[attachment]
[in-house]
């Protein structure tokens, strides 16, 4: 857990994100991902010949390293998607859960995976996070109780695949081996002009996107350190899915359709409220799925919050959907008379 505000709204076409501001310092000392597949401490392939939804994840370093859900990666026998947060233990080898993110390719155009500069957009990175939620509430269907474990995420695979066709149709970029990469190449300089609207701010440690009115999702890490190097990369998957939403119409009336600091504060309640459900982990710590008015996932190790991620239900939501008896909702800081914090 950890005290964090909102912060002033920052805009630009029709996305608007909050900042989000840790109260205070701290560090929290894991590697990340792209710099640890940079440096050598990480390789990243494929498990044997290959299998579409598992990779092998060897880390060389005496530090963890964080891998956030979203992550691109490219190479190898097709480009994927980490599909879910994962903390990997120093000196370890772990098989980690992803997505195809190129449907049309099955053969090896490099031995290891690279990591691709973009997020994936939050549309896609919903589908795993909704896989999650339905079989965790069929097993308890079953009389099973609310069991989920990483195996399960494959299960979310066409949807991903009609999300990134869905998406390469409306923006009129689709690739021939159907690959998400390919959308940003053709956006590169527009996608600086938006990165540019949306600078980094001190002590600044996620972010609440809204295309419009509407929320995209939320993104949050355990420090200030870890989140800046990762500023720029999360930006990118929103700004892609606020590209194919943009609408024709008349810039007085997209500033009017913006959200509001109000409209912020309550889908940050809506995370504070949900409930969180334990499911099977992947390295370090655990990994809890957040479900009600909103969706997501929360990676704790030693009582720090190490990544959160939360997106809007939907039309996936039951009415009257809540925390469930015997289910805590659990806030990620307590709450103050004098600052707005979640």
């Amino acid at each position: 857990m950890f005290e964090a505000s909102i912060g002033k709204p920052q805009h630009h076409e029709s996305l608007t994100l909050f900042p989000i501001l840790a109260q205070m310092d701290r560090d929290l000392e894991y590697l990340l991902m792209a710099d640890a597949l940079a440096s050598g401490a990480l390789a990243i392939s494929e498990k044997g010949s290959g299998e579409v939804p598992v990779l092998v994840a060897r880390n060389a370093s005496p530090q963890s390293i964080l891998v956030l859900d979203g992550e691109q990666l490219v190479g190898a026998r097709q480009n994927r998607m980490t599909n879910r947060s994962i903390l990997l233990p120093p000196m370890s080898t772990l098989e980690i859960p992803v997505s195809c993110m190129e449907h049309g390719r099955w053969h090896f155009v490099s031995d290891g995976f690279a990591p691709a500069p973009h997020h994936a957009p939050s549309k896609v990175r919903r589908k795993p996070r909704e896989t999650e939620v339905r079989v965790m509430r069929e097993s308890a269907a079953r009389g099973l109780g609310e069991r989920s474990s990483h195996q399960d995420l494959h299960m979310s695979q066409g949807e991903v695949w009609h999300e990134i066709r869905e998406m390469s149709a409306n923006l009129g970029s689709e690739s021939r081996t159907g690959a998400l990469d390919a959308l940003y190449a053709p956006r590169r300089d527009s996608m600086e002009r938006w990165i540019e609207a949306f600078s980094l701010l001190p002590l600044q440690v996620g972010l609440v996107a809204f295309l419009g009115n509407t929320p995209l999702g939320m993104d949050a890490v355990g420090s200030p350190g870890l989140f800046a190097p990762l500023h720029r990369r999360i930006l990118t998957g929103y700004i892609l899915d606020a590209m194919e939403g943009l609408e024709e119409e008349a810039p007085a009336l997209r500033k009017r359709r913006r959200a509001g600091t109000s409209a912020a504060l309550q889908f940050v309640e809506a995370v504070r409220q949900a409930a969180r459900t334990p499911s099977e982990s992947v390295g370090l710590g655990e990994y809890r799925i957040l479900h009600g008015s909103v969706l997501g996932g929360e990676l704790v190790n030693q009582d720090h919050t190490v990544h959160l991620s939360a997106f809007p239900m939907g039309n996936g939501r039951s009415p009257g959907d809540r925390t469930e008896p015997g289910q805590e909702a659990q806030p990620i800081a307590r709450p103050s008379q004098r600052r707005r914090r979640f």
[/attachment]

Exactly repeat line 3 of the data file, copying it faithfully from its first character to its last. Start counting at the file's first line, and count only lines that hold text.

């Amino acid at each position: 857990m950890f005290e964090a505000s909102i912060g002033k709204p920052q805009h630009h076409e029709s996305l608007t994100l909050f900042p989000i501001l840790a109260q205070m310092d701290r560090d929290l000392e894991y590697l990340l991902m792209a710099d640890a597949l940079a440096s050598g401490a990480l390789a990243i392939s494929e498990k044997g010949s290959g299998e579409v939804p598992v990779l092998v994840a060897r880390n060389a370093s005496p530090q963890s390293i964080l891998v956030l859900d979203g992550e691109q990666l490219v190479g190898a026998r097709q480009n994927r998607m980490t599909n879910r947060s994962i903390l990997l233990p120093p000196m370890s080898t772990l098989e980690i859960p992803v997505s195809c993110m190129e449907h049309g390719r099955w053969h090896f155009v490099s031995d290891g995976f690279a990591p691709a500069p973009h997020h994936a957009p939050s549309k896609v990175r919903r589908k795993p996070r909704e896989t999650e939620v339905r079989v965790m509430r069929e097993s308890a269907a079953r009389g099973l109780g609310e069991r989920s474990s990483h195996q399960d995420l494959h299960m979310s695979q066409g949807e991903v695949w009609h999300e990134i066709r869905e998406m390469s149709a409306n923006l009129g970029s689709e690739s021939r081996t159907g690959a998400l990469d390919a959308l940003y190449a053709p956006r590169r300089d527009s996608m600086e002009r938006w990165i540019e609207a949306f600078s980094l701010l001190p002590l600044q440690v996620g972010l609440v996107a809204f295309l419009g009115n509407t929320p995209l999702g939320m993104d949050a890490v355990g420090s200030p350190g870890l989140f800046a190097p990762l500023h720029r990369r999360i930006l990118t998957g929103y700004i892609l899915d606020a590209m194919e939403g943009l609408e024709e119409e008349a810039p007085a009336l997209r500033k009017r359709r913006r959200a509001g600091t109000s409209a912020a504060l309550q889908f940050v309640e809506a995370v504070r409220q949900a409930a969180r459900t334990p499911s099977e982990s992947v390295g370090l710590g655990e990994y809890r799925i957040l479900h009600g008015s909103v969706l997501g996932g929360e990676l704790v190790n030693q009582d720090h919050t190490v990544h959160l991620s939360a997106f809007p239900m939907g039309n996936g939501r039951s009415p009257g959907d809540r925390t469930e008896p015997g289910q805590e909702a659990q806030p990620i800081a307590r709450p103050s008379q004098r600052r707005r914090r979640f």